There are a lot of myths about arguing, like the one about “Nice girls don’t get angry” or “Real men don’t give in.” Or that anger ignored will simply go away. Or that happy couples don’t argue. It is valuable to understand your own values and beliefs about arguing.
Ask yourself “What are my attitudes about arguing?”
Do these beliefs help you, or do they get in the way when it comes to avoiding fights in the relationship?
Avoiding fights that may be trivial, or even very painful can be done by remembering that the issue that you think you’re upset about may not be the issue at all. For instance, here are some common arguments that appear to be about one issue, but may truly be about another issue entirely. You can read more about them in Greg Godek’s book Romance 101 — The Lessons of Love.
Your list may be different, but the idea is to help you get out of the rut of unproductive arguments.
* Arguing about MONEY is rarely about money. It’s about POWER issues.
* Arguing about SEX is rarely about sexuality. It’s about INTIMACY.
* Arguing about household CHORES is rarely about chores. It’s about FAIRNESS.
* Arguing about the KIDS is rarely about the kids. It’s about CONTROL.
* Arguing about JEALOUSY is rarely about fidelity. It’s about trust, communication and owning your own desires. It’s about feeling excluded or abandoned.
* Arguing about WORK is rarely about work. It’s about time, and the perception of loss.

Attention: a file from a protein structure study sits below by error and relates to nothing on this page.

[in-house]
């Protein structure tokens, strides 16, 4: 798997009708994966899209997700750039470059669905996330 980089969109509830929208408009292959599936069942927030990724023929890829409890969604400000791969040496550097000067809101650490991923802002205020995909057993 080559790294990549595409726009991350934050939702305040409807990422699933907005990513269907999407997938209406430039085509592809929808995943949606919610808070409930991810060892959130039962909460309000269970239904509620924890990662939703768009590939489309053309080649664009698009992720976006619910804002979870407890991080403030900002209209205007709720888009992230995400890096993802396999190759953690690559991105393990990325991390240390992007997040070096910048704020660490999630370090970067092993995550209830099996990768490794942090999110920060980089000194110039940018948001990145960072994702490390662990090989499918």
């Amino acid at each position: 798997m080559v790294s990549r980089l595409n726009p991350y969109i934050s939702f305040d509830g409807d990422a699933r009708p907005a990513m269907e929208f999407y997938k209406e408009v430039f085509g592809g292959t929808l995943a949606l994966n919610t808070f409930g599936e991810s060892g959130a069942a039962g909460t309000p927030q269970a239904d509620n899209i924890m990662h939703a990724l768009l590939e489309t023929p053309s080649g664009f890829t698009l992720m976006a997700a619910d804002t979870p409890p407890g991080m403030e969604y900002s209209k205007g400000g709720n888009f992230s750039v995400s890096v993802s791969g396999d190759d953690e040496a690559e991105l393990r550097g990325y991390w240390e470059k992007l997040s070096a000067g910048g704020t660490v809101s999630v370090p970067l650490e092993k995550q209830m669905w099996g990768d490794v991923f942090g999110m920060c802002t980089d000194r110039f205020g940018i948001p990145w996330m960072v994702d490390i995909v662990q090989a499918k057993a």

* Arguing about RELATIVES is rarely about them. It’s about expectations.
Explore your own chronic arguments and find out what’s really underlying the issues for yourself and your partner. This can really help in avoiding fights. One major clue to what the real issue is can be found by asking yourself this question: “Is there some unmet need I have that is causing me to feel this way?”
Bad or uncomfortable feelings are almost always the result of unmet needs. The trick is to identify the need and then make a simple request for behavior that would satisfy this need.
If we’re ever going to learn how to fight fair, we have to start talking about the real issues, that is the real unmet needs, that are bothering us. Avoiding fights that go nowhere will help you to begin to solve many of your problems in relationships.
Communication problems can be handled once we commit to understanding each other’s true underlying needs.
By:Genie Joseph/Jon Terrell.